| • TX-Gov: Holy crap, Kay Bailey Hutchison is running for Governor of Texas! Of course, everyone with a pulse has known this for most of a year, but it's now official: she's done exploring the race and formally launched her campaign yesterday. She also found a lot of cash under the couch cushions during all those explorations, as she put together $6.7 million during the first half of the year. Factoring in her $8 million transfer from her Senate account, she's sitting on about $12 million CoH. Her primary opponent, incumbent Gov. Rick Perry, raised $4.2 million in the year's first half (a lot, considering he couldn't raise during the legislative session) and has $9.3 million CoH.
• FL-Sen: Ordinarily, you probably wouldn't want to spotlight an endorsement from an unlikable jerk with a ridiculous name, but Marco Rubio is trying to rally the nationwide wingnut brigade to his financially faltering campaign ($340K last quarter), so he rolled out an endorsement from ex-House Majority Leader Dick Armey today.
• IL-Sen: Now that he's done holding his breath and turning blue until that nasty Andy McKenna would go away, Rep. Mark Kirk has announced that he'll announce that he'll announce that he'll announce his candidacy, or something like that, "in one week." Roll Call also has a look at the consternation that Kirk's messed-up rollout caused both local and national GOP figures, stepping on their attempts to crow "recruitment success."
Meanwhile, people are starting to wonder openly when if ever businessman Chris Kennedy is going to pull the trigger on getting into the Dem field. His hesitation is already landing him in legal hot water: a local police officer filed an FEC complaint against Kennedy for allegedly spending more than $5,000 on campaign outlays without actually having a campaign in place.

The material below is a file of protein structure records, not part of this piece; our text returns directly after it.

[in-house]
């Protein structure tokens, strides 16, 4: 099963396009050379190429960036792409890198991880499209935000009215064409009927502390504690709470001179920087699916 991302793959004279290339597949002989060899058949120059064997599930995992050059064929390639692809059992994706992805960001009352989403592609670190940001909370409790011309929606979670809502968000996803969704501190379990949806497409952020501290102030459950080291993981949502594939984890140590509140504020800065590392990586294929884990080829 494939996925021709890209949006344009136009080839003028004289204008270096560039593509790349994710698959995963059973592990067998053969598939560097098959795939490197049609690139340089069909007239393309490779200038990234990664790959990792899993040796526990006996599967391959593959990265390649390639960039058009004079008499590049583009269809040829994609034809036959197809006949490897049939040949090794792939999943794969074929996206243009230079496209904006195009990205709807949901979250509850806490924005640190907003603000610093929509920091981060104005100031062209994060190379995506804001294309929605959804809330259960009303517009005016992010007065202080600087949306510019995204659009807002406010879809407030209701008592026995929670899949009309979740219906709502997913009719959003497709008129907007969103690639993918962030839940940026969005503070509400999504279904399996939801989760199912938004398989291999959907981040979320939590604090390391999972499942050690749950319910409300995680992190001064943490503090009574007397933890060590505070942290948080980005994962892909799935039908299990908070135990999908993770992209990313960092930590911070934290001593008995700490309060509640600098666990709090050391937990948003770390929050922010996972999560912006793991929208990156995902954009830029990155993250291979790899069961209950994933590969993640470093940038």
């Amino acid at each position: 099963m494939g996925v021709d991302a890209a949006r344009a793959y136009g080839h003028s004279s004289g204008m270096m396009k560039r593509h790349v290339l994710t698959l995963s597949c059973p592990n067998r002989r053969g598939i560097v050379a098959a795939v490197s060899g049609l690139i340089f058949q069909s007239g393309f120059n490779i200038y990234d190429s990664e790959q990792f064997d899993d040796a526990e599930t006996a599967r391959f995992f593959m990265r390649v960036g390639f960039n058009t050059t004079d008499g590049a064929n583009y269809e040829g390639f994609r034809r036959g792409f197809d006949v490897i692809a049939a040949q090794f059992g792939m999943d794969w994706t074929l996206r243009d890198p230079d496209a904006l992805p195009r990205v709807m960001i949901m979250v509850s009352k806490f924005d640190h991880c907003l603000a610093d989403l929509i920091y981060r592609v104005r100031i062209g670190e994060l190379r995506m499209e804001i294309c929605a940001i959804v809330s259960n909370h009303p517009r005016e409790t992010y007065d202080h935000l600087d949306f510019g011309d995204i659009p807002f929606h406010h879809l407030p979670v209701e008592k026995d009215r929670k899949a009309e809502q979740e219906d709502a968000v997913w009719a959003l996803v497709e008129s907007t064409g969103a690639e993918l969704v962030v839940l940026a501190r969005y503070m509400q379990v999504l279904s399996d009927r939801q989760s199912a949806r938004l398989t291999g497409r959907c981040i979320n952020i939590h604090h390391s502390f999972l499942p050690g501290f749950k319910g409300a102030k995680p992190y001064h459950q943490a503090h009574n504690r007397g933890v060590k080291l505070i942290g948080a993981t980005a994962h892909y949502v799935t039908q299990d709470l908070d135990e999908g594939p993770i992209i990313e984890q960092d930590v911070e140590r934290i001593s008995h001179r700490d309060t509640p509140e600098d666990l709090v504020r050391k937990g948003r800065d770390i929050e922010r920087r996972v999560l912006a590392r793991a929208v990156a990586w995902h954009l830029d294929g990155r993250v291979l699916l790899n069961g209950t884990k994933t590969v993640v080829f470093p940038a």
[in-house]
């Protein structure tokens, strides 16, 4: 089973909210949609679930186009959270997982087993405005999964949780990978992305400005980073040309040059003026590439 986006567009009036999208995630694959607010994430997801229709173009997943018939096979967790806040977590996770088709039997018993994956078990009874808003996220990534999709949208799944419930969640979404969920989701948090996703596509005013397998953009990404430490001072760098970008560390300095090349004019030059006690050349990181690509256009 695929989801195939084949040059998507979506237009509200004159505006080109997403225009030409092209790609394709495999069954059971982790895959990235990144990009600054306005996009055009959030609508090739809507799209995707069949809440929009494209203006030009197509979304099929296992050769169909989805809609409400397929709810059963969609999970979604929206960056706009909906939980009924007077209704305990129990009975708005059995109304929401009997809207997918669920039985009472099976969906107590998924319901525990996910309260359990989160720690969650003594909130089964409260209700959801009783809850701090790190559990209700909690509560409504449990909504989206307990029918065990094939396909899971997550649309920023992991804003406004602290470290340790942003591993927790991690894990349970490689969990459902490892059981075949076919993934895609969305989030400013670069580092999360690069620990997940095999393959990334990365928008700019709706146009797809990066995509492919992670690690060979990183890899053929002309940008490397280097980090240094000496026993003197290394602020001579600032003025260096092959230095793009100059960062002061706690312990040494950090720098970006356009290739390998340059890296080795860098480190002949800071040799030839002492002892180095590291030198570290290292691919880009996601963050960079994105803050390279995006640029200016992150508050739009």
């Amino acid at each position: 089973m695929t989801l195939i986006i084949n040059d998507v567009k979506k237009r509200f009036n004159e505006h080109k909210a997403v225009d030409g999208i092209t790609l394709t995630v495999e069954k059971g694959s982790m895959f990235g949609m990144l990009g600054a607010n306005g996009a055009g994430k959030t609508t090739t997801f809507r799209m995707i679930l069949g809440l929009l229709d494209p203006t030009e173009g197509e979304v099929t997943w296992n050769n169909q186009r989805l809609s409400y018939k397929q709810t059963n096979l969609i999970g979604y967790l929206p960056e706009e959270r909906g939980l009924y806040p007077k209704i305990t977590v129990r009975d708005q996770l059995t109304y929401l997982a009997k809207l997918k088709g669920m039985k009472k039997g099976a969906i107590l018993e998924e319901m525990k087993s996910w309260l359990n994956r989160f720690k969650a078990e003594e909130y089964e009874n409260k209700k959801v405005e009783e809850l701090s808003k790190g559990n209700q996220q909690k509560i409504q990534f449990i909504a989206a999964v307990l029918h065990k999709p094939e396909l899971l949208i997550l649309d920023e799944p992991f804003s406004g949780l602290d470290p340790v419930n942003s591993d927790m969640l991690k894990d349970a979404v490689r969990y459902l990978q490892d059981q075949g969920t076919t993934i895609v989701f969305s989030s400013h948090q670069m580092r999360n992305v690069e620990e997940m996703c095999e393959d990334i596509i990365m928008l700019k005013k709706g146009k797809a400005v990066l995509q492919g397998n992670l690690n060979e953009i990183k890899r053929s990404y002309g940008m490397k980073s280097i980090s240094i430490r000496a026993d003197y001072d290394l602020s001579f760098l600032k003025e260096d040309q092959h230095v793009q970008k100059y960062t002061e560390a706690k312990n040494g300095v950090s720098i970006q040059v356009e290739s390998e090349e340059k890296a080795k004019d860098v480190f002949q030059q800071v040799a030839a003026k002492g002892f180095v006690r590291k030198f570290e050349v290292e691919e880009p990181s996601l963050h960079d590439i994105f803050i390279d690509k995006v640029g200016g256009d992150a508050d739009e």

• NV-Sen: John Ensign (apparently emboldened by fellow C Street dweller Mark Sanford's seat-of-his-pants survival of his own affair) is proceeding full speed ahead, not just planning not to resign but to run for re-election in 2012. TPM wonders out loud if Harry Reid is one of the Dems who've urged Ensign to stay on board.
• PA-Sen: The NRSC finally officially endorsed Pat Toomey today. This comes hot on the heels of news that state Sen. Jane Orie (who was being chatted up by the NRSC last week) has decided against running against Pat Toomey in the GOP senate primary. Rumors abound that Rick Santorum, nursing some sort of grudge against Toomey, was the driving force behind the Orie boomlet. Meanwhile, Arlen Specter today announced a 2Q haul of $1.7 million, narrowly topping both Toomey ($1.6 million) and Joe Sestak ($1 million in his House account).
• CA-Gov: Meg Whitman is sitting on a ton of cash now, having added $15 million of her own money on top of $6.7 million in private contributions, bringing her total stash to more than $25 million. Her GOP primary rival, Insurance Comm. Steve Poizner anted up $5 million of his own money, along with $1.2 million in contributions, during that same period.
• CT-Gov: A strangely quiet fundraising period for Jodi Rell has some wondering if she's going to run for re-election. She raised $20,000 in the most recent quarter, with $71K CoH, outpaced by potential Democratic challengers SoS Susan Bysiewicz ($141K for the quarter) and Stamford mayor Dan Malloy ($147K).